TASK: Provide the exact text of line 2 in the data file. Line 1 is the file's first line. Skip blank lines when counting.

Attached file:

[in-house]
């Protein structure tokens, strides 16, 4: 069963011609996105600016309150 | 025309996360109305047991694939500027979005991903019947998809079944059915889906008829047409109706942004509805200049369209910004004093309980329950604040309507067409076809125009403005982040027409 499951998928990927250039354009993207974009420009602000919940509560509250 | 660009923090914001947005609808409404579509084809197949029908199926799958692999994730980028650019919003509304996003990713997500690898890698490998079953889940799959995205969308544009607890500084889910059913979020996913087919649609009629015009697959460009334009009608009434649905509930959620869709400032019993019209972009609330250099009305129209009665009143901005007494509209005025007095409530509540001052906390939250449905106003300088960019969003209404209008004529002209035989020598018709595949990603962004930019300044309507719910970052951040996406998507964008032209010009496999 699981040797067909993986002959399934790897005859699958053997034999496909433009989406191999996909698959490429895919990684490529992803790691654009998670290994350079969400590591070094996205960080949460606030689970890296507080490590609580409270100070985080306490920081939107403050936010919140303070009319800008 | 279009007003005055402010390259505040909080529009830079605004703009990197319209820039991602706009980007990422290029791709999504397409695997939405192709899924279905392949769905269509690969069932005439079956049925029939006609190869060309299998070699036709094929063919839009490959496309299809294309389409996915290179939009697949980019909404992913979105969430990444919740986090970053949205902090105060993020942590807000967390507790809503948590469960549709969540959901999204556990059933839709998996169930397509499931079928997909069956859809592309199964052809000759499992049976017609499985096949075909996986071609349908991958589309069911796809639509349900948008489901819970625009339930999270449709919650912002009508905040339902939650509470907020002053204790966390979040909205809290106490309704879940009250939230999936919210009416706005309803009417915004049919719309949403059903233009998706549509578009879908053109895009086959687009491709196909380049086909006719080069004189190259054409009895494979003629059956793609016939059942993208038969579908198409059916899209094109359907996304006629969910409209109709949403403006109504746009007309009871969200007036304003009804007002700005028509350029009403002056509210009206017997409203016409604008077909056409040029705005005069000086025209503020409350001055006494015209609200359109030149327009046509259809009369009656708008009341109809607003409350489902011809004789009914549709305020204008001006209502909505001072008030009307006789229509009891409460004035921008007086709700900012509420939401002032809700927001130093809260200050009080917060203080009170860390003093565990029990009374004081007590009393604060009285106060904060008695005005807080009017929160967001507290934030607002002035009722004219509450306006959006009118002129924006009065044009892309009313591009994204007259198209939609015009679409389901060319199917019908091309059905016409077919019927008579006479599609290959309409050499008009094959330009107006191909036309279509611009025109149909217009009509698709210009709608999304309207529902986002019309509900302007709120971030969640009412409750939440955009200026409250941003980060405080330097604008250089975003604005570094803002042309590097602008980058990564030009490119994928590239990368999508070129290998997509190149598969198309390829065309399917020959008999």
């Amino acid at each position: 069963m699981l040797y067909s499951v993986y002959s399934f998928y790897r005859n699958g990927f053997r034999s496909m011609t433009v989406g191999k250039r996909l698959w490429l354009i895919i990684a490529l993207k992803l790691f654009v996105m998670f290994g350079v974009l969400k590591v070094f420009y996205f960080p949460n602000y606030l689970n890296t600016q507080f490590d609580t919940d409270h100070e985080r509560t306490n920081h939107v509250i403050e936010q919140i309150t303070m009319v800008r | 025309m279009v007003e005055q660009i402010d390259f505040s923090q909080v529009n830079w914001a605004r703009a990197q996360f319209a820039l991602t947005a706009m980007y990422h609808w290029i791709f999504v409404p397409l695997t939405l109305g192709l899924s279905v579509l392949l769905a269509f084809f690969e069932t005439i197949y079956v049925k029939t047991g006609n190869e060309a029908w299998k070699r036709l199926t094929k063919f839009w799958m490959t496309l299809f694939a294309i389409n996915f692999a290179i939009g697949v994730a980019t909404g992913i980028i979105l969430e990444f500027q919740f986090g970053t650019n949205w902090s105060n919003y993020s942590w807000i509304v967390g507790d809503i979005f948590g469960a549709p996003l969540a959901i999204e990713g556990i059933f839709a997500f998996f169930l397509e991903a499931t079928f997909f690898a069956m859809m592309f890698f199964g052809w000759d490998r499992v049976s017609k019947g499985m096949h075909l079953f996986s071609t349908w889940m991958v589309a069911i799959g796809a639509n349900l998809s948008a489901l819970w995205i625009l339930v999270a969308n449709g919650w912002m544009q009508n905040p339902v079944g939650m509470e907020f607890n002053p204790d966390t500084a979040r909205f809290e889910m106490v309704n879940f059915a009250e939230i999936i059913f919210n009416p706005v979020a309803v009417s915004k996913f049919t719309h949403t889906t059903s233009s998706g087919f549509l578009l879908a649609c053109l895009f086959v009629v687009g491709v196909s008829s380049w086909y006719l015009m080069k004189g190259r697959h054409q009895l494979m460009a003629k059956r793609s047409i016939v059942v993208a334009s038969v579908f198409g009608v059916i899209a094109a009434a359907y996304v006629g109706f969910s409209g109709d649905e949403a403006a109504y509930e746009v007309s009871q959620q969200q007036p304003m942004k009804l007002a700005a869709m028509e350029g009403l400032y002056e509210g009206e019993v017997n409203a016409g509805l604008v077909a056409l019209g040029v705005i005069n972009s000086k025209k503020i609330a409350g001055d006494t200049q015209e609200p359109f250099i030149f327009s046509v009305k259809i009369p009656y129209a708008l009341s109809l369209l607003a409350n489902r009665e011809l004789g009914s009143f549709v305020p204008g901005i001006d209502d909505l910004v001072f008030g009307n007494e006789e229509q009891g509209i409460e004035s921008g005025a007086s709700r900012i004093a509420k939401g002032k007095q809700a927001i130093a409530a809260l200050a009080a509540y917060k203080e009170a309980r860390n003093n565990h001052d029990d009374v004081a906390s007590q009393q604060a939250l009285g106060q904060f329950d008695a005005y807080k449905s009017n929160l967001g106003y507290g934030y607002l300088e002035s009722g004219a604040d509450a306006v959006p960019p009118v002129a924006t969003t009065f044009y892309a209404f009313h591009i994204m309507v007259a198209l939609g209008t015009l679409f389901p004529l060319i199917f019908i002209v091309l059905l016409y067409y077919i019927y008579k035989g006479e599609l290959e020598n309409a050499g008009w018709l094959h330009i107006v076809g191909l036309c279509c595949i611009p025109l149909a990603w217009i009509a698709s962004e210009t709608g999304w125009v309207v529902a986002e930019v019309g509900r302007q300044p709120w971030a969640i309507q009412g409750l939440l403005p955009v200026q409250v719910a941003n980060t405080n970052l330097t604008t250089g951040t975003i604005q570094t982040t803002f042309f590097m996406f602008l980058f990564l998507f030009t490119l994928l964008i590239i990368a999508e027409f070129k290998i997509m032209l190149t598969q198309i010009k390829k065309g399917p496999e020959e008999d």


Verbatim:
């Protein structure tokens, strides 16, 4: 069963011609996105600016309150 | 025309996360109305047991694939500027979005991903019947998809079944059915889906008829047409109706942004509805200049369209910004004093309980329950604040309507067409076809125009403005982040027409 499951998928990927250039354009993207974009420009602000919940509560509250 | 660009923090914001947005609808409404579509084809197949029908199926799958692999994730980028650019919003509304996003990713997500690898890698490998079953889940799959995205969308544009607890500084889910059913979020996913087919649609009629015009697959460009334009009608009434649905509930959620869709400032019993019209972009609330250099009305129209009665009143901005007494509209005025007095409530509540001052906390939250449905106003300088960019969003209404209008004529002209035989020598018709595949990603962004930019300044309507719910970052951040996406998507964008032209010009496999 699981040797067909993986002959399934790897005859699958053997034999496909433009989406191999996909698959490429895919990684490529992803790691654009998670290994350079969400590591070094996205960080949460606030689970890296507080490590609580409270100070985080306490920081939107403050936010919140303070009319800008 | 279009007003005055402010390259505040909080529009830079605004703009990197319209820039991602706009980007990422290029791709999504397409695997939405192709899924279905392949769905269509690969069932005439079956049925029939006609190869060309299998070699036709094929063919839009490959496309299809294309389409996915290179939009697949980019909404992913979105969430990444919740986090970053949205902090105060993020942590807000967390507790809503948590469960549709969540959901999204556990059933839709998996169930397509499931079928997909069956859809592309199964052809000759499992049976017609499985096949075909996986071609349908991958589309069911796809639509349900948008489901819970625009339930999270449709919650912002009508905040339902939650509470907020002053204790966390979040909205809290106490309704879940009250939230999936919210009416706005309803009417915004049919719309949403059903233009998706549509578009879908053109895009086959687009491709196909380049086909006719080069004189190259054409009895494979003629059956793609016939059942993208038969579908198409059916899209094109359907996304006629969910409209109709949403403006109504746009007309009871969200007036304003009804007002700005028509350029009403002056509210009206017997409203016409604008077909056409040029705005005069000086025209503020409350001055006494015209609200359109030149327009046509259809009369009656708008009341109809607003409350489902011809004789009914549709305020204008001006209502909505001072008030009307006789229509009891409460004035921008007086709700900012509420939401002032809700927001130093809260200050009080917060203080009170860390003093565990029990009374004081007590009393604060009285106060904060008695005005807080009017929160967001507290934030607002002035009722004219509450306006959006009118002129924006009065044009892309009313591009994204007259198209939609015009679409389901060319199917019908091309059905016409077919019927008579006479599609290959309409050499008009094959330009107006191909036309279509611009025109149909217009009509698709210009709608999304309207529902986002019309509900302007709120971030969640009412409750939440955009200026409250941003980060405080330097604008250089975003604005570094803002042309590097602008980058990564030009490119994928590239990368999508070129290998997509190149598969198309390829065309399917020959008999």